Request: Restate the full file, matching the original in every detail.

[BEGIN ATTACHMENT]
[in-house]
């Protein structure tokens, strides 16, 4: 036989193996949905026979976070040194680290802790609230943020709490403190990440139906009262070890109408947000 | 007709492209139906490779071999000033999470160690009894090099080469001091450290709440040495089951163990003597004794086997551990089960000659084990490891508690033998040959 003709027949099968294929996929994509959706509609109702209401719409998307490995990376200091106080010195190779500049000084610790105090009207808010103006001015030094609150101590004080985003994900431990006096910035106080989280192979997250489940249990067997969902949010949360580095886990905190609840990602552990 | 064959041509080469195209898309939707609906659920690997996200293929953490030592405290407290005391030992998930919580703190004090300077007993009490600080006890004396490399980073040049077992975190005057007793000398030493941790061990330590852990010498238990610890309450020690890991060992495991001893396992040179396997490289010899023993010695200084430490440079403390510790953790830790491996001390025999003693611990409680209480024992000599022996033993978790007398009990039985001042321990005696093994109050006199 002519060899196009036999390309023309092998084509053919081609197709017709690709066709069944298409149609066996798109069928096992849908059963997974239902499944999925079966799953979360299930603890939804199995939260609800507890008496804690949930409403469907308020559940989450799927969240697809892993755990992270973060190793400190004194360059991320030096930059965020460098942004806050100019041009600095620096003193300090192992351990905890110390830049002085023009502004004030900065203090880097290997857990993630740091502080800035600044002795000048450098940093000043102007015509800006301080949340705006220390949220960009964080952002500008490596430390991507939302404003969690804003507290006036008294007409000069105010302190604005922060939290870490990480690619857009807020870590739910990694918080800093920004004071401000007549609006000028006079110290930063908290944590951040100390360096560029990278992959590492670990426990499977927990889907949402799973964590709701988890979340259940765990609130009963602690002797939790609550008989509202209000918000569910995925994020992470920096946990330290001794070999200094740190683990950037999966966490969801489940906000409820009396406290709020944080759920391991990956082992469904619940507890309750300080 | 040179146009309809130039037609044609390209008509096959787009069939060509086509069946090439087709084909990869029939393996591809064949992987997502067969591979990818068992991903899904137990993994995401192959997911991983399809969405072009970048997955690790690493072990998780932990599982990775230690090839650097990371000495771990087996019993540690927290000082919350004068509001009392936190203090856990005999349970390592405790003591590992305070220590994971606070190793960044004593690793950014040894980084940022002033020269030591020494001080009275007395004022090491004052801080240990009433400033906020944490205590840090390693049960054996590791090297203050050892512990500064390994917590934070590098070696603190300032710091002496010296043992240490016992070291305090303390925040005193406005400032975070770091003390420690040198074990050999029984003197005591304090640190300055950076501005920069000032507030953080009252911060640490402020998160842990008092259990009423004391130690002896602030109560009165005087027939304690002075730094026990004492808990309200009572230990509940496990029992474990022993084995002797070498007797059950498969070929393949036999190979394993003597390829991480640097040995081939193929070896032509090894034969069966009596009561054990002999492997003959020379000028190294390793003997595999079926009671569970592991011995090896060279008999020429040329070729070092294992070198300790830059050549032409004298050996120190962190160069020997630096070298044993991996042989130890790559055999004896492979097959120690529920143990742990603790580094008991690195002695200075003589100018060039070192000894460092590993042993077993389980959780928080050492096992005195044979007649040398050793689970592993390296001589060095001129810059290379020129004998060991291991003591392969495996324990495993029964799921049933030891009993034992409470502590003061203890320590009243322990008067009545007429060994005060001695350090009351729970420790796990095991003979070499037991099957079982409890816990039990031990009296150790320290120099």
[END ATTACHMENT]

[in-house]
């Protein structure tokens, strides 16, 4: 036989193996949905026979976070040194680290802790609230943020709490403190990440139906009262070890109408947000 | 007709492209139906490779071999000033999470160690009894090099080469001091450290709440040495089951163990003597004794086997551990089960000659084990490891508690033998040959 003709027949099968294929996929994509959706509609109702209401719409998307490995990376200091106080010195190779500049000084610790105090009207808010103006001015030094609150101590004080985003994900431990006096910035106080989280192979997250489940249990067997969902949010949360580095886990905190609840990602552990 | 064959041509080469195209898309939707609906659920690997996200293929953490030592405290407290005391030992998930919580703190004090300077007993009490600080006890004396490399980073040049077992975190005057007793000398030493941790061990330590852990010498238990610890309450020690890991060992495991001893396992040179396997490289010899023993010695200084430490440079403390510790953790830790491996001390025999003693611990409680209480024992000599022996033993978790007398009990039985001042321990005696093994109050006199 002519060899196009036999390309023309092998084509053919081609197709017709690709066709069944298409149609066996798109069928096992849908059963997974239902499944999925079966799953979360299930603890939804199995939260609800507890008496804690949930409403469907308020559940989450799927969240697809892993755990992270973060190793400190004194360059991320030096930059965020460098942004806050100019041009600095620096003193300090192992351990905890110390830049002085023009502004004030900065203090880097290997857990993630740091502080800035600044002795000048450098940093000043102007015509800006301080949340705006220390949220960009964080952002500008490596430390991507939302404003969690804003507290006036008294007409000069105010302190604005922060939290870490990480690619857009807020870590739910990694918080800093920004004071401000007549609006000028006079110290930063908290944590951040100390360096560029990278992959590492670990426990499977927990889907949402799973964590709701988890979340259940765990609130009963602690002797939790609550008989509202209000918000569910995925994020992470920096946990330290001794070999200094740190683990950037999966966490969801489940906000409820009396406290709020944080759920391991990956082992469904619940507890309750300080 | 040179146009309809130039037609044609390209008509096959787009069939060509086509069946090439087709084909990869029939393996591809064949992987997502067969591979990818068992991903899904137990993994995401192959997911991983399809969405072009970048997955690790690493072990998780932990599982990775230690090839650097990371000495771990087996019993540690927290000082919350004068509001009392936190203090856990005999349970390592405790003591590992305070220590994971606070190793960044004593690793950014040894980084940022002033020269030591020494001080009275007395004022090491004052801080240990009433400033906020944490205590840090390693049960054996590791090297203050050892512990500064390994917590934070590098070696603190300032710091002496010296043992240490016992070291305090303390925040005193406005400032975070770091003390420690040198074990050999029984003197005591304090640190300055950076501005920069000032507030953080009252911060640490402020998160842990008092259990009423004391130690002896602030109560009165005087027939304690002075730094026990004492808990309200009572230990509940496990029992474990022993084995002797070498007797059950498969070929393949036999190979394993003597390829991480640097040995081939193929070896032509090894034969069966009596009561054990002999492997003959020379000028190294390793003997595999079926009671569970592991011995090896060279008999020429040329070729070092294992070198300790830059050549032409004298050996120190962190160069020997630096070298044993991996042989130890790559055999004896492979097959120690529920143990742990603790580094008991690195002695200075003589100018060039070192000894460092590993042993077993389980959780928080050492096992005195044979007649040398050793689970592993390296001589060095001129810059290379020129004998060991291991003591392969495996324990495993029964799921049933030891009993034992409470502590003061203890320590009243322990008067009545007429060994005060001695350090009351729970420790796990095991003979070499037991099957079982409890816990039990031990009296150790320290120099």